There has been much comment in the media and on Sciblogs about the effects (or not) of a lowering in drink driving “accidents” (although the Road traffic Police in England refer to them as ‘avoidable incidents’, because they are; there’s nothing accidental about them) as the result of a reduction in the NZ blood alcohol concentration from the current level of 80mg alcohol/100ml blood to 50.
Personally, I think that although a zero drink drive limit would not immediately and dramatically reduce the number of road traffic incidents in which alcohol is a factor, time would make its mark. Drink driving is socially acceptable in New Zealand, more so than in other countries. Kiwis drink hard and long. Peer pressure in my age group (currently late 30s) that reduced drink driving in England and Wales during the 1980s and 1990s does not exist to the same degree here.
People drink and drive here because there is the general perception that the driver can “calculate” what they can get away with drinking before they are over the limit. By the time they are over the limit, they are in the Euphoria stage and, in my experience, mostly in the Excitement stage. For reference, the following table demonstrates the descriptive stages of drunkenness and the associated blood alcohol concentration:
|Blood alcohol concentration (mg/100 ml)||Stage of Influence||General signs/symptoms|
|10 — 50||Subclinical||No obvious effect. Observed behaviour appears nearly normal.|
|30 — 120||Euphoria||Mild euphoria, sociability, talkativeness. Increase in confidence; decrease in inhibitions. Reduced attention and judgement. Some sensory-motor impairment. Reduced rate of information processing.|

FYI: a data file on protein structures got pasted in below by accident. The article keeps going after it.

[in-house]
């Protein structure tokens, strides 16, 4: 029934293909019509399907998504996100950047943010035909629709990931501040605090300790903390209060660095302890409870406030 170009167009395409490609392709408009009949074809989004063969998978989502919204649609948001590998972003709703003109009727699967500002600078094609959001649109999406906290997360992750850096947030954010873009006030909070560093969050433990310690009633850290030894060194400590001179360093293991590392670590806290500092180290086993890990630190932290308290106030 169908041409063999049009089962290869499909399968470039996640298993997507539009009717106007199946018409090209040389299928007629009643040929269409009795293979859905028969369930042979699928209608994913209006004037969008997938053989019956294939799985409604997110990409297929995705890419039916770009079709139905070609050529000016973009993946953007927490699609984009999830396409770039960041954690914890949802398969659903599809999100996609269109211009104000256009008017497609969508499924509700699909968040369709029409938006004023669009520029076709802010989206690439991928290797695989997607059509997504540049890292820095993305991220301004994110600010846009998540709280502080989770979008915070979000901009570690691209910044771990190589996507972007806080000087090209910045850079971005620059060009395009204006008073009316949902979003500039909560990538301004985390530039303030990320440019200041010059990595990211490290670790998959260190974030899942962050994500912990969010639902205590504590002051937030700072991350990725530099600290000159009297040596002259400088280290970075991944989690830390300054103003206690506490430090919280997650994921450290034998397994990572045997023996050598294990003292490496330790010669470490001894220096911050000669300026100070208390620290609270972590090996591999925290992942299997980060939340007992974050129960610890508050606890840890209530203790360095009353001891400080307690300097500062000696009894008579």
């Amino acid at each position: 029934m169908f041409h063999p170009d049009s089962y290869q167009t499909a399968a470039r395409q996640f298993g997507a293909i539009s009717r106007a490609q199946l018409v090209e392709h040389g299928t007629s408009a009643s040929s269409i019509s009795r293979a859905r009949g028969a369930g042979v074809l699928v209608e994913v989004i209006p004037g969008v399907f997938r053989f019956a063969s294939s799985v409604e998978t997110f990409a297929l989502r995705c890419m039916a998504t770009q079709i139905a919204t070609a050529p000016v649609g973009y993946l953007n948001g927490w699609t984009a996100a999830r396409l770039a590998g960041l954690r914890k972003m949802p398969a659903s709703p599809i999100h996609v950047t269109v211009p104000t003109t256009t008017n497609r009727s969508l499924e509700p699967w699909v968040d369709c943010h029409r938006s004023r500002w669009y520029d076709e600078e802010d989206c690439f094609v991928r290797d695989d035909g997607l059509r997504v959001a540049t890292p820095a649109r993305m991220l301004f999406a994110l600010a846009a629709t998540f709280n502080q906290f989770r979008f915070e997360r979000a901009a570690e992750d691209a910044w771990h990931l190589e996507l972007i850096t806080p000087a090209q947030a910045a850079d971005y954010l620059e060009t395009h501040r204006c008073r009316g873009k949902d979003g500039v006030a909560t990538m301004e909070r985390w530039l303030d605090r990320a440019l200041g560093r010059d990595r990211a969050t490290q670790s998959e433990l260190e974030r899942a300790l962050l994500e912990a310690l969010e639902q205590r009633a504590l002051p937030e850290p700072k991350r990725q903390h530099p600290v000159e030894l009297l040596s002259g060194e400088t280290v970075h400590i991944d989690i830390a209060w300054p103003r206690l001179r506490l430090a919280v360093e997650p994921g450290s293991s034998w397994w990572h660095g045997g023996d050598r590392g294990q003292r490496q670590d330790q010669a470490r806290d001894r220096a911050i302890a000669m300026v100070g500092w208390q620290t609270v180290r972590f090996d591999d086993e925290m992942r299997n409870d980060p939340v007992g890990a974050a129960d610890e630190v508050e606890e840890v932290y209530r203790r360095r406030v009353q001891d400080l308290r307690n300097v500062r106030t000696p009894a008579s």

|90 – 250||Excitement||Impaired balance, reduction in coâ€‘ordination leading to staggering or erratic gait, possible nausea, poor sensory perception, drowsiness. Increase in reaction times.|
|180 – 300||Confusion||Dizziness, ’drunkenness’, confusion, disorientation. Apathy, increased drowsiness, lethargy. Increase in pain threshold; vision disturbances.|
|250 – 400||Stupor||Approaching loss of motor functions, inability to stand or walk as result of muscular in-coordination, “passing out”, incontinence.|
|350 – 500||Coma||Unconsciousness, depressed or unresponsive reflexes. Circulatory and respiratory depression. Reduced temperature. Approaching the health danger limit, possible death.|
|450+||Death||Probable fatal limit due to respiratory paralysis|
(adapted from Garriott J. ed. c2003. Medical-legal aspects of alcohol. Tuscon, USA: Lawyers & Judges Publishing Company, Inc. and Walls H., Brownlie A. 1985. Drink, Drugs and Driving. Sweet & Maxwell: London)
I don’t believe that anyone should be making a decision as to whether they can drive if they have gone beyond the Subclinical stage. I realise that lowering the blood alcohol limit to 50 is the top end of Subclinical but the effects of alcohol vary within and between individuals, regardless of the limit stipulated by the law. In that regard, alcohol is a unique drug – no other drug has a level stipulated in law for driving precisely because the effects of drugs are unpredictable and are complicated by mixing of drugs (including alcohol), people’s habituation and other factors.
Until the law changes to a much lower level than 80 or even 50, I will be happy to carry on doing blood, breath and urine alcohol calculations for drink driving cases because it is about what the law says. Plus alcohol is a major contributor to so many other crimes in this country – it’s never going to go away.